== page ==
Taking the wheel
'Harry Potter' star Rupert Grint in 'Driving Lessons'
by David Lamble
Rupert Grint is the embodiment of the perfectly brought up English schoolboy; alas a schoolboy who never particularly liked school (except art, where he shines), but who at age eleven â€“ an age when the majority of British kids face a dreaded exam that will determine their future â€“ composed a silly rap song that got him cast as the very shy Ron Weasley in the projected seven-film Harry Potter saga.
In Driving Lessons, the new British comedy, literally a road comedy, a bashful redhead named Ben (Grint) struggles to get out from under the clutches of a grinch-like religious mother (the amazing Laura Linney sporting a very authentic accent along with an air of icy disdain) only to find himself camping out with a wildly eccentric lady of the theatre (the scene-stealing Julie Walters of Educating Rita and also Harry Potter fame).
Driving Lessons is based on writer/director Jeremy Brock's own experience as the socially inhibited son of an English vicar who suddenly found himself working as an assistant to the legendary Dame Peggy Ashcroft. In the film, Ben at first takes after his henpecked preacher dad. Neither male is willing to cross his formidable mom, who combines moral scorn for the modern world with her own indiscretion, a sly affair with the handsome young man portraying Jesus in a church play. In that drama, poor Ben is stuck playing a tree, not even a burning bush but rather a suspiciously passive eucalyptus tree.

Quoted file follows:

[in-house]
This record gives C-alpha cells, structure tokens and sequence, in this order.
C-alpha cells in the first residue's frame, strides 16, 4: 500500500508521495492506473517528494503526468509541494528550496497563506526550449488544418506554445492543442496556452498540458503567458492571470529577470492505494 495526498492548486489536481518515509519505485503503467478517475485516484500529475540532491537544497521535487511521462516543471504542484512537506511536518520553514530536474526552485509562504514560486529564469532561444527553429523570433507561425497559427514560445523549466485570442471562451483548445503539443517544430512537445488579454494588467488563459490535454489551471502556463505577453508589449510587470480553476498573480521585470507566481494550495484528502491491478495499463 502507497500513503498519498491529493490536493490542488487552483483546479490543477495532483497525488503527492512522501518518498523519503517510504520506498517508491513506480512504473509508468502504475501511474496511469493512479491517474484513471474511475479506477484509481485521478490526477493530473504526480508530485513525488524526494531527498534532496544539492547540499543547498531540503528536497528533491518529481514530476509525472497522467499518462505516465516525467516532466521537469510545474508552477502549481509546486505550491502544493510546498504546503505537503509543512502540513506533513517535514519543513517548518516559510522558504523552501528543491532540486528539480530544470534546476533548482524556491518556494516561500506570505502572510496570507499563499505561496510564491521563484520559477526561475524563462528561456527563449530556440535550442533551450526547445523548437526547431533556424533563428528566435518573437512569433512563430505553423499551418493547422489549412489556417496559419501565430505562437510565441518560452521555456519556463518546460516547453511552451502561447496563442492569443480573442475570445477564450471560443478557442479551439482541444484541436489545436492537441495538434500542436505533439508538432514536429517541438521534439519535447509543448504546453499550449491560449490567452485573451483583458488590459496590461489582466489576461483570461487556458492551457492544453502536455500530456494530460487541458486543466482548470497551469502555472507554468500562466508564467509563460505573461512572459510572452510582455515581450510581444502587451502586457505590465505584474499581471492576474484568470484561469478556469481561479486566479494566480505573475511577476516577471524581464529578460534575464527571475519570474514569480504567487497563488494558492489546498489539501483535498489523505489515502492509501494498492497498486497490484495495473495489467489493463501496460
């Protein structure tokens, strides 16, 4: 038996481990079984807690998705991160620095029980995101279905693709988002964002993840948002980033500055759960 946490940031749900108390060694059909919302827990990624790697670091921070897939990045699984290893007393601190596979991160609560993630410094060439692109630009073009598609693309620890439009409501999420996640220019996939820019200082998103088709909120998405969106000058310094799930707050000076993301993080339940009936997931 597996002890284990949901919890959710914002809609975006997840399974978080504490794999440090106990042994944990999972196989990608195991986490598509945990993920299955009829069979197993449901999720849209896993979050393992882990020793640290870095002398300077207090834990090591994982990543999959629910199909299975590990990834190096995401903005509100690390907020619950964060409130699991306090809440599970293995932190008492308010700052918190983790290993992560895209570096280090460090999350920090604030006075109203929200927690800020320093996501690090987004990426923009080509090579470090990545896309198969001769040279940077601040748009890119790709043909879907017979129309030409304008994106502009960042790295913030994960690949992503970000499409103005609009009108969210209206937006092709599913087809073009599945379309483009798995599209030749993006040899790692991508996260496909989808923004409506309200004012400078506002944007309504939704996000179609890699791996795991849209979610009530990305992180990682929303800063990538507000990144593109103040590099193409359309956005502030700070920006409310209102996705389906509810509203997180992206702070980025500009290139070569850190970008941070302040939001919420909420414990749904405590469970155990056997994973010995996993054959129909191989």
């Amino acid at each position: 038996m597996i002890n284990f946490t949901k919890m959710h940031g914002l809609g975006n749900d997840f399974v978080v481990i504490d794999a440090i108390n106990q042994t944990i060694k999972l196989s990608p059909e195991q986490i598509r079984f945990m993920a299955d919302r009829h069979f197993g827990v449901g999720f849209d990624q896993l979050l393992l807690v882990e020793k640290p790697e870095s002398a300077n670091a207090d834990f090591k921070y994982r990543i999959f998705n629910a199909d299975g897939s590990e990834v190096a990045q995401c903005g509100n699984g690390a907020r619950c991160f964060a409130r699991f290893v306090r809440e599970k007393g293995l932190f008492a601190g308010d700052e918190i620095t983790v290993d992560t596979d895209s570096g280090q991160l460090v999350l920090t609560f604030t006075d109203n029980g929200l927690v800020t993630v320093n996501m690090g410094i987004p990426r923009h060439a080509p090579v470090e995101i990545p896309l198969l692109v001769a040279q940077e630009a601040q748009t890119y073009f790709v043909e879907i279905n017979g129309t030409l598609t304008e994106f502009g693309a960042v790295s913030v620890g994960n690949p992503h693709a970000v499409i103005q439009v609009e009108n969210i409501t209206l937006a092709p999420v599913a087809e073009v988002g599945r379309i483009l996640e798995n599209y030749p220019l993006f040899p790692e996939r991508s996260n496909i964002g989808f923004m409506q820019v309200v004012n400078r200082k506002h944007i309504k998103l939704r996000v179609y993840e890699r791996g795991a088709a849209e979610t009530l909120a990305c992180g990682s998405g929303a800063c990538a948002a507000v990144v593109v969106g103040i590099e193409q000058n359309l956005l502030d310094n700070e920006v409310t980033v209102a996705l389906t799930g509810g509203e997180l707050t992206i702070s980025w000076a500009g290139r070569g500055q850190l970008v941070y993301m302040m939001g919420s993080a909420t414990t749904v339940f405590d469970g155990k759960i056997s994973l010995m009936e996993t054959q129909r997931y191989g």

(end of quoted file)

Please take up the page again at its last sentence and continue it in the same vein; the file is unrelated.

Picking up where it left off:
Driving Lessons is an updated variation on a sublimely old fashioned theme â€“ the tale of a young lad gaining knowledge of the world and learning to overcome a degree of shyness that's akin to a kind of social autism. In an early scene, poor Ben reads a soppy romantic poem to the very girl it's about. "You're too weird," is her all too predictable reaction.
Ben next answers an ad placed by an older actress, Evie (Walters) who has a way of inflating her resume, disguising the fact that her most recent credit is a mildly silly nighttime TV soap that's a favorite with gay men. With Ben, Evie constructs her myth about being a Shakespearean actress, leading the boy out of his shell and into some meaty speeches from Othello and Coriolanus.
Evie tricks Ben into driving her to a Scottish literary festival â€“ totally disregarding the fact that Ben has failed his driving test and must only be on the road with a licensed adult, which Evie isn't. The auto slapstick takes Ben to Edinburgh and his first real date with a very forward festival publicist (Michelle Duncan).
Driving Lessons climaxes in a frenzied tug of war over Ben's future between Walters and Linney, featuring some of this year's best female acting outside of the fabulous Running with Scissors.
Growing up in the Northern London suburb of Hertfordshire (pronounced Hartfordshire) Rupert Grint endured only a mild "stink" about his flaming red hair â€“ the usual taunts of "carrot top" or peculiarly British, "ginger."